In order to determine what percentage of the car if being used for personal purposes, a statutory percentage is taken based on the assumptions which have been provided in the act itself. In the given case if the car has been purchased without any existing contract and the car has ran for than 15000 Kms during the period, then in that case, the statutory percentage would be 20%.
As calculated above, the car has been used for both personal as well for official purposes in total for 320 days net after considering the time for which has been put on hold while Emma was out of station and the car was on repairs.
Considering all these points, the FBT value of the car would be calculated as follows:
FBT taxable value = $32450 X 20% X (320/365) = $5690 (rounded off)
FBT liability = FBT taxable value X Gross up factor X FBT rate
= $5690 X 2.1463 X 49%
= $ 5,984
In the given case, the company has given loan to Emma at an interest rate of 4.45%. As per the Australian tax laws, the market interest rate prevailing in 2016 is 5.45%. For the purpose of FBT, if an employer gives loan to the employee at concessional rates that what is prevailing in the market, then in that case, the different in the interest rates will be treated as Fringe benefit and the same would be used for computation of FBT tax liability.
Taxable value of loan Fringe tax benefit = $ 5, 00,000 X (5.45 – 4.45) % X 212/365 = $ 5808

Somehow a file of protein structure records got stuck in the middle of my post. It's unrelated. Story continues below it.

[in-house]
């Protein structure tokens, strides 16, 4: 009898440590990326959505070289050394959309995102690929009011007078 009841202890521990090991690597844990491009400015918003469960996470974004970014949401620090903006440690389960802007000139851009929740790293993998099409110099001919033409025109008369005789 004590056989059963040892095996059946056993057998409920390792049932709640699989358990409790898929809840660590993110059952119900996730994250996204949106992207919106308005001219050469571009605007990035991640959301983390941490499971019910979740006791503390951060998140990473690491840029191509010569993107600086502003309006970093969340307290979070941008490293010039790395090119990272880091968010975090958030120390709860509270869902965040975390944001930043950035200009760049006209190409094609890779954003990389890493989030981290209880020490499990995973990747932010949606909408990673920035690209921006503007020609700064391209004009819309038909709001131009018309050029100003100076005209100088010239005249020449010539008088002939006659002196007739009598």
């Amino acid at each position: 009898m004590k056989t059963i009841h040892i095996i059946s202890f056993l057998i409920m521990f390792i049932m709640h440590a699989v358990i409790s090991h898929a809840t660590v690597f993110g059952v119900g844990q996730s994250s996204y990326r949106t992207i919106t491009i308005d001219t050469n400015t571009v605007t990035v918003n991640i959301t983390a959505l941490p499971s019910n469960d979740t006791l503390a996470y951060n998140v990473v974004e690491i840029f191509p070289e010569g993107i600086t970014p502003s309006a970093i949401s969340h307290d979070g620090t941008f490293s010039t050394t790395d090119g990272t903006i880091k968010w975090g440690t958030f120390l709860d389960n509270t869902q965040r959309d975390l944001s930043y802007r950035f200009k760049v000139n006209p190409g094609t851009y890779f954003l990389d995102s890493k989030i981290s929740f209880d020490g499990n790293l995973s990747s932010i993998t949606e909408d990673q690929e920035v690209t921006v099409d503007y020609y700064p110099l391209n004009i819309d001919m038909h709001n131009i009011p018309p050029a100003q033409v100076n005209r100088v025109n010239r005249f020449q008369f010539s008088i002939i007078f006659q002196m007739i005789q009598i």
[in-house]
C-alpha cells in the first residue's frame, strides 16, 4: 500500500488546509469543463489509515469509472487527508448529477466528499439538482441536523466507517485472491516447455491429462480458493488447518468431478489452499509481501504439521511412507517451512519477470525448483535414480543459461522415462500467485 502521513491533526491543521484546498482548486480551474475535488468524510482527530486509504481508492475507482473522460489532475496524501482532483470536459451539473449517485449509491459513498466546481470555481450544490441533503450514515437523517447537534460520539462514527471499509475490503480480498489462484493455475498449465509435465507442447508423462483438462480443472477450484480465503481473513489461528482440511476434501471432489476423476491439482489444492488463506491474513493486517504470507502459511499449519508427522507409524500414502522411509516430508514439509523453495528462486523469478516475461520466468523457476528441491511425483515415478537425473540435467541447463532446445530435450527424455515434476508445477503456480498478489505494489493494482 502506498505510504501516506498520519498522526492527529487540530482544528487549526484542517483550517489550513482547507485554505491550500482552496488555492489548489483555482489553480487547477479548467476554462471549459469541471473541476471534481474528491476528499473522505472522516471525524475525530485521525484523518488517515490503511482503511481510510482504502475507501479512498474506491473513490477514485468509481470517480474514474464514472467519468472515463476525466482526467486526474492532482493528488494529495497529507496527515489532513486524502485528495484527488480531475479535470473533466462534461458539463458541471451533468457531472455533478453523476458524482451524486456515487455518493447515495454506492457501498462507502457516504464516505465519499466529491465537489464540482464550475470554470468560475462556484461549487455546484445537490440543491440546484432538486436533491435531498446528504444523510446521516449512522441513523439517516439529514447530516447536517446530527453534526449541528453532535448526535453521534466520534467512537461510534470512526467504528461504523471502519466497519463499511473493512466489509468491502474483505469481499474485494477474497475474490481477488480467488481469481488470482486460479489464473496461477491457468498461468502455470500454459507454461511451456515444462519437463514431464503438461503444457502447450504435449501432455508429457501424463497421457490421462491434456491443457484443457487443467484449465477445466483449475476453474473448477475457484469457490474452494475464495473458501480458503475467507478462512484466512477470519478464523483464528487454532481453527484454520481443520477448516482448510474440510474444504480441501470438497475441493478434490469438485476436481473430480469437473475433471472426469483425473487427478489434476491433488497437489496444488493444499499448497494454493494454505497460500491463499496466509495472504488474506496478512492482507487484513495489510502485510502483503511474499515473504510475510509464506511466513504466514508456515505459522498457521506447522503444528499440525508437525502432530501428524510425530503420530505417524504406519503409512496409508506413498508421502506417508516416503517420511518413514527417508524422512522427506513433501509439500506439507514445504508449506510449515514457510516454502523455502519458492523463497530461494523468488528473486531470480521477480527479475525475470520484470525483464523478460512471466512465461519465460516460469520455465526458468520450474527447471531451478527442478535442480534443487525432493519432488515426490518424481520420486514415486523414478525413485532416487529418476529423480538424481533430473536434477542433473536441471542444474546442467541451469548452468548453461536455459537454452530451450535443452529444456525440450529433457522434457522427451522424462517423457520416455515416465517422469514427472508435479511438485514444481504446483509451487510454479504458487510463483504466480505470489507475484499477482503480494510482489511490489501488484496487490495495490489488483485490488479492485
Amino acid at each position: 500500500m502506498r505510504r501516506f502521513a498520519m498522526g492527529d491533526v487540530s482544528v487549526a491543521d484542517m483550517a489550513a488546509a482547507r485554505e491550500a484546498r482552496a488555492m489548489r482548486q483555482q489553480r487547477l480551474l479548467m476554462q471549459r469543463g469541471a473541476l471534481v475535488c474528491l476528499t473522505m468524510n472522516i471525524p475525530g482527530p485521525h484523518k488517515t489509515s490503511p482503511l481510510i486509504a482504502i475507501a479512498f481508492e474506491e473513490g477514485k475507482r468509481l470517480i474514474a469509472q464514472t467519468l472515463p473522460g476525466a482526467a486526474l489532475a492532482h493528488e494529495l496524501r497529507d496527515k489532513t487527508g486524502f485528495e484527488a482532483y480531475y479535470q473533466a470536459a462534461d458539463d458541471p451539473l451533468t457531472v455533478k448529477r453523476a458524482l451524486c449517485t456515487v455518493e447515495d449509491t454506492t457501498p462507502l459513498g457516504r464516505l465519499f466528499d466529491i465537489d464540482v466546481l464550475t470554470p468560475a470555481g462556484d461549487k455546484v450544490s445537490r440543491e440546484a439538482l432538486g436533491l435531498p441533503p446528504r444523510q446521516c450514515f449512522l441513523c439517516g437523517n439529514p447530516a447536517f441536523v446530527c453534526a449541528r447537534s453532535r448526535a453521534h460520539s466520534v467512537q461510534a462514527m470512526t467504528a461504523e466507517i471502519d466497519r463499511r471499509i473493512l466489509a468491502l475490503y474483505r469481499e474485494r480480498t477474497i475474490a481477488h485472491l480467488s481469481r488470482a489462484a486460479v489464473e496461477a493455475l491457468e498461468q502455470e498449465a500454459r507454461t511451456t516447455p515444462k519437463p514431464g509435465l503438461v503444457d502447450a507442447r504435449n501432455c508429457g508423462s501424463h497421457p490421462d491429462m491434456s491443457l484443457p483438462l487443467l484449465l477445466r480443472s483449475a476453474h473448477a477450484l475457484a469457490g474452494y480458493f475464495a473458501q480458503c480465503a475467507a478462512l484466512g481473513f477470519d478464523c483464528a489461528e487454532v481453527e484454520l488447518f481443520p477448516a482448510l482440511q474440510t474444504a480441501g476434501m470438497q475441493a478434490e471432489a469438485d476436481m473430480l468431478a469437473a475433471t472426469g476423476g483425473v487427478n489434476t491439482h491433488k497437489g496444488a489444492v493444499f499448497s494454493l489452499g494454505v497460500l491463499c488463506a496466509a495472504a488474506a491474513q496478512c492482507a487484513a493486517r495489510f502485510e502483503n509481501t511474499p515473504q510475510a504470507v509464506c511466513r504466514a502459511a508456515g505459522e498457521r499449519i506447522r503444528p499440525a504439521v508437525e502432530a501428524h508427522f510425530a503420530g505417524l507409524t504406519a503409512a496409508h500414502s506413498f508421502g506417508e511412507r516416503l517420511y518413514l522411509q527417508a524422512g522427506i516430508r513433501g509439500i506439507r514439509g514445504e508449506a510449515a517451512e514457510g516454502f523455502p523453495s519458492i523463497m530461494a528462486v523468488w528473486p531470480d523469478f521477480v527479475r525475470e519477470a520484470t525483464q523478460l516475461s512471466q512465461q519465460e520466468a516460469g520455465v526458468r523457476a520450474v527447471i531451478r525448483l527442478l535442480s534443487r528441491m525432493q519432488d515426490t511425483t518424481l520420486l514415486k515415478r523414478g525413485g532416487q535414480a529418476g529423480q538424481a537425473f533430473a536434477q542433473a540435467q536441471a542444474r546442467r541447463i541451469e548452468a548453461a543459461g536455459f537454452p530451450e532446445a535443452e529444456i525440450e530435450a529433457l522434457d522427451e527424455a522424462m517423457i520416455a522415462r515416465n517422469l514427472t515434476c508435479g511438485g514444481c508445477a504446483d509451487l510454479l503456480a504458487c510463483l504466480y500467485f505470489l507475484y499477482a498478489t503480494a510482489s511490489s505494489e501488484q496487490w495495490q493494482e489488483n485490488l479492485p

FBT liability = taxable value X FBT rate
= $2904 X 49%
= $ 1423
Emma has used 10% of the loan amount for purchasing shares. In this case she would be entitled for further deduction on the interest on loan amount used for income generating purposes
Hence further deduction of FBT liability – (FBT liability X 10%) = $1423 – ($1423X 10%) = $ 142
Net FBT liability in case of Loan fringe benefit = $1423- $142 = $ 1280
Purchase of bathtub by Emma at a concessional price
Emma has acquired a bath tab from the company at a concessional rate. The tab has a cost price of $1700 and the same is sold in the market at a price of $2600. In this case, the bath tab was sold to Emma for $1300. As per the Australian tax laws, no FBT will be applicable if the employee has been provided with goods that has been manufactured by the company itself and the same has been provided at concessional rates to the employee.
Thus in this case, the Bath tab that has been provided to Emma at concessional rates will fall outside the preview of FBT.
In the given case, Dave is planning to sell all his assets and utilize the entire amount for his retirement. He is planning to get retire in next 1 year. He has already turned 59. He is planning to collect $1 million and rent out a city apartment and deposit certain amount in the superannuation fund for future use.
He decided to sale his residence where he was lining from past 30 years. The residence was acquired for $70,000 and he decides to get it auctioned. The house was sold for $850,000. During this action process, Dave forfeited $85,000 amount of one of the desired buyer. He paid $15,000 to the agent for making all the necessary adjustment for the sales process.
As per the Australian income tax laws, no capital gain tax is paid by the person on sale of his residence. However, this exemption is applicable on only for the home where you live in. If a person has more than one home, in that case the exemption will be provided for only one home in which the person is living.
In the given case, Dave has been living in the house of more than 30 years. While making the sale he has made a profit of $850,000. The amount that Dave has forfeited will be treated as his income. Being this profit is made on sale of his own residence; hence the transaction is not applicable for Capital gain tax.
Dave during the year 1985 has purchased a painting of Pro hart. This painting was purchased for $15,000. Dave arranged for an action of the painting in the current year and sold the same for $125,000.